A comprehensive analysis of the oxidative and reductive pathways of glutaminolysis, depending on the dysfunctions in SDH, fumarase, and mutations in complex III, was published by Mullen et al. [226]. The authors found experimentally that all mutated strains express reductive carboxylation of α-KG. Their study clearly demonstrates that the reductive carboxylation of α-KG requires the production of NADH and NNT. It has been found that the NADH required for the reductive carboxylation is derived from the oxidative reaction of α-KGDH, and the accumulated succinate comes from glutamate. The authors concluded that the oxidative metabolism of α-KG is required for reductive carboxylation [226]. They also found that cells with complex III mutation display predominantly reductive carboxylation and oxaloacetate comes from increased pyruvate carboxylation by pyruvate carboxylase. In contrast, oxidative pathways of glutaminolysis dominate in wild-type cells [226]. What is the difference between wild type strains and complex III mutated strains? In our opinion, it should be the inhibition of SDH by the reductive state of the Q-pool, which can also increase the reductive pressure through complex I and increased NADH levels.

Thus, in the study of Mullen et al. described above, the production of NADH by α-KGDH seems sufficient to express the reductive carboxylation. However, the possible contribution of β-oxidation should be investigated. Since the driving force of the reductive carboxylation is highly reduced state of NAD(P)H pools, at this state, α-KGDH should be at least partially inhibited. Moreover, in hypoxia and hypoglycemia, the power of α-KGDH to produce NADH seems insufficient. The experiments were performed with cells cultured with limited ability to use fatty acids in their metabolism. In solid tumors, the environment of cancer cells is predominantly hypoxic and hypoglycemic [104], and fatty acids could be highly available. In hypoglycemic conditions, β-oxidation is most likely to be activated. In hypoxic conditions, ETC is much more inhibited and NADH levels could reach the level of α-KGDH inhibition. In this case, only β-oxidation can supply the mitochondria with the necessary NADH for the reductive carboxylation of α-KG.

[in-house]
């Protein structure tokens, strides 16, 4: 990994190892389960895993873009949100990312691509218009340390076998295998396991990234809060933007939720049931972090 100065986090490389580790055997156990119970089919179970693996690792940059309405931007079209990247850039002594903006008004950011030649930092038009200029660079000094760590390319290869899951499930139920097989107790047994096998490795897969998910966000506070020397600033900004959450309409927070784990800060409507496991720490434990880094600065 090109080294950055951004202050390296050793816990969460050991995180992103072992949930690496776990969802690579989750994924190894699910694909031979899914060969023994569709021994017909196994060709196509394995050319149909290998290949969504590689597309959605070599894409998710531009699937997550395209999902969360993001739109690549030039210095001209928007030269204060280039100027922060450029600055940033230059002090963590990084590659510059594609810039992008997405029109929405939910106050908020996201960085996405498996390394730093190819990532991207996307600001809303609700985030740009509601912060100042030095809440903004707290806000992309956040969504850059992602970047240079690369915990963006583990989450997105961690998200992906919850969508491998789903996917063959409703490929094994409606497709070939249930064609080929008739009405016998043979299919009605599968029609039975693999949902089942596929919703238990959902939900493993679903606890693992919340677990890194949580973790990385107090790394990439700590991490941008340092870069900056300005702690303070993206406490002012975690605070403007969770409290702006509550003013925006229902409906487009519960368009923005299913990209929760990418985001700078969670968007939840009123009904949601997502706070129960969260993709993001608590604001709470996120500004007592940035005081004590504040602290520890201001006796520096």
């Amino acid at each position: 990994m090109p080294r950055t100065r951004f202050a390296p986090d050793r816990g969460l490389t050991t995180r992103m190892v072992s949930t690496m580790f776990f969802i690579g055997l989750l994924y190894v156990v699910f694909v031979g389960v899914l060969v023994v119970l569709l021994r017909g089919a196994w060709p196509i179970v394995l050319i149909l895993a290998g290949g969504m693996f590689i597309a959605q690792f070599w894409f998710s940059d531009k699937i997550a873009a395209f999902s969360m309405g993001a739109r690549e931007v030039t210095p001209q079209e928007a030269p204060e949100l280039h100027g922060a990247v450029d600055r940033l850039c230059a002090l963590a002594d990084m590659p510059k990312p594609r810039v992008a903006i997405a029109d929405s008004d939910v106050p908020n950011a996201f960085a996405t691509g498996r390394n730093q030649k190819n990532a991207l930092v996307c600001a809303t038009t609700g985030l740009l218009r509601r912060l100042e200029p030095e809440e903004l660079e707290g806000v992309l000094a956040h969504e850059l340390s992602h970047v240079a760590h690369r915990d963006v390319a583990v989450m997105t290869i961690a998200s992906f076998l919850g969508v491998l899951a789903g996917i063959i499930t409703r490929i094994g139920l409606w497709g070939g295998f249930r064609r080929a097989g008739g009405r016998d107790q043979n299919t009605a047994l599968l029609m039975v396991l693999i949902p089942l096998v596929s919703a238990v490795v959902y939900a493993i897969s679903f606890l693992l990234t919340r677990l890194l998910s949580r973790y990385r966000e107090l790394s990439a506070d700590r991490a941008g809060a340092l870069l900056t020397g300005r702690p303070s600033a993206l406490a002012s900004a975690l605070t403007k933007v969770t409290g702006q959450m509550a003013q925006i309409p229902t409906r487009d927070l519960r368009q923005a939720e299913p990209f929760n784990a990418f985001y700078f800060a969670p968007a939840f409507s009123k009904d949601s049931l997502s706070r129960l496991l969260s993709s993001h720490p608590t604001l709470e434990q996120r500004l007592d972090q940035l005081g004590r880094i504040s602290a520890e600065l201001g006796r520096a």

On the other hand, the glutaminolysis and β-oxidation seem equally overactivated when mitochondrial catabolism of pyruvate is substantially decreased. Veliova et al. discovered that pharmacological inhibition of mitochondrial pyruvate carrier (MPC) in brown adipocytes was sufficient to increase ATP synthesis fueled by mFAO and ATP consumption by FAS [227]. Furthermore, they found that glutamine consumption and the malate-aspartate shuttle were necessary to increase the energy expenditure caused by MPC inhibition. This suggests that oxidative glutaminolysis is required for the operation of the “β-oxidation shuttle” or vice versa; oxidative glutaminolysis needs expression of the “β-oxidation shuttle” to provide sufficient acetyl-CoA to the Krebs cycle. Vacanti et al. also observed in other cells that the knockdown or inhibition of MPC was sufficient to increase both glutaminolysis and mFAO and to increase the substrate for de novo lipogenesis [228]. Both processes (glutaminolysis and β-oxidation) appear to increase due to the lack of pyruvate degradation products—oxaloacetate and acetyl-CoA. MPC inhibition increases oxidative glutaminolysis, which directly supports the production of oxaloacetate and indirectly, the production of acetyl-CoA by malic enzyme [228]. However, the supply of acetyl-CoA produced only by malic enzyme could be insufficient, because MPC inhibition also increases β-oxidation flux in the Krebs cycle [228]. The production of acetyl-CoA by β-oxidation should be even more necessary for cancer cells and in hypoxia, when PDH is substantially inhibited.